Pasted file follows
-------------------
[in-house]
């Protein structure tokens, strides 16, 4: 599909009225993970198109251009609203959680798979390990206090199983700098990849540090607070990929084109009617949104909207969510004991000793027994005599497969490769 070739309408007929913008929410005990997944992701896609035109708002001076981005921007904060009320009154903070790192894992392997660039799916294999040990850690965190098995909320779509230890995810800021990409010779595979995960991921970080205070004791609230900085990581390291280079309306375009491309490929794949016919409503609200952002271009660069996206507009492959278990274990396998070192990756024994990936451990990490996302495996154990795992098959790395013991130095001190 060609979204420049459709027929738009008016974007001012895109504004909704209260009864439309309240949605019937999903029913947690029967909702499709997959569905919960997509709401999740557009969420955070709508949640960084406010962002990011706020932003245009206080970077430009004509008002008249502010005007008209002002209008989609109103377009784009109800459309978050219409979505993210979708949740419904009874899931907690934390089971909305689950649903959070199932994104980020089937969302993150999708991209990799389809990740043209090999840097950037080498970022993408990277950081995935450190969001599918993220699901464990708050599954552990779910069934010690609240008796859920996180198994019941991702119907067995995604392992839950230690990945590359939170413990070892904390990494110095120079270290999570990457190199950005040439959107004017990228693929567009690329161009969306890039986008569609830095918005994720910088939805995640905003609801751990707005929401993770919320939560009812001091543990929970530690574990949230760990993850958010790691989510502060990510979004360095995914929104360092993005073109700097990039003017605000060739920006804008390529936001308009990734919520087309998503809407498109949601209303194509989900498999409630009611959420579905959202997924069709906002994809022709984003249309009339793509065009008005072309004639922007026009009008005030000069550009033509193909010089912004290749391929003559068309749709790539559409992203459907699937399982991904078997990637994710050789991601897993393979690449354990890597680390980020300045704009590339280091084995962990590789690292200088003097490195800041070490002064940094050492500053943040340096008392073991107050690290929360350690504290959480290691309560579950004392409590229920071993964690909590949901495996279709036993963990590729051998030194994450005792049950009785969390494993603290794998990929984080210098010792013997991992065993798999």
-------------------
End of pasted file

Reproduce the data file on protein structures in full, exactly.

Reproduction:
[in-house]
């Protein structure tokens, strides 16, 4: 599909009225993970198109251009609203959680798979390990206090199983700098990849540090607070990929084109009617949104909207969510004991000793027994005599497969490769 070739309408007929913008929410005990997944992701896609035109708002001076981005921007904060009320009154903070790192894992392997660039799916294999040990850690965190098995909320779509230890995810800021990409010779595979995960991921970080205070004791609230900085990581390291280079309306375009491309490929794949016919409503609200952002271009660069996206507009492959278990274990396998070192990756024994990936451990990490996302495996154990795992098959790395013991130095001190 060609979204420049459709027929738009008016974007001012895109504004909704209260009864439309309240949605019937999903029913947690029967909702499709997959569905919960997509709401999740557009969420955070709508949640960084406010962002990011706020932003245009206080970077430009004509008002008249502010005007008209002002209008989609109103377009784009109800459309978050219409979505993210979708949740419904009874899931907690934390089971909305689950649903959070199932994104980020089937969302993150999708991209990799389809990740043209090999840097950037080498970022993408990277950081995935450190969001599918993220699901464990708050599954552990779910069934010690609240008796859920996180198994019941991702119907067995995604392992839950230690990945590359939170413990070892904390990494110095120079270290999570990457190199950005040439959107004017990228693929567009690329161009969306890039986008569609830095918005994720910088939805995640905003609801751990707005929401993770919320939560009812001091543990929970530690574990949230760990993850958010790691989510502060990510979004360095995914929104360092993005073109700097990039003017605000060739920006804008390529936001308009990734919520087309998503809407498109949601209303194509989900498999409630009611959420579905959202997924069709906002994809022709984003249309009339793509065009008005072309004639922007026009009008005030000069550009033509193909010089912004290749391929003559068309749709790539559409992203459907699937399982991904078997990637994710050789991601897993393979690449354990890597680390980020300045704009590339280091084995962990590789690292200088003097490195800041070490002064940094050492500053943040340096008392073991107050690290929360350690504290959480290691309560579950004392409590229920071993964690909590949901495996279709036993963990590729051998030194994450005792049950009785969390494993603290794998990929984080210098010792013997991992065993798999």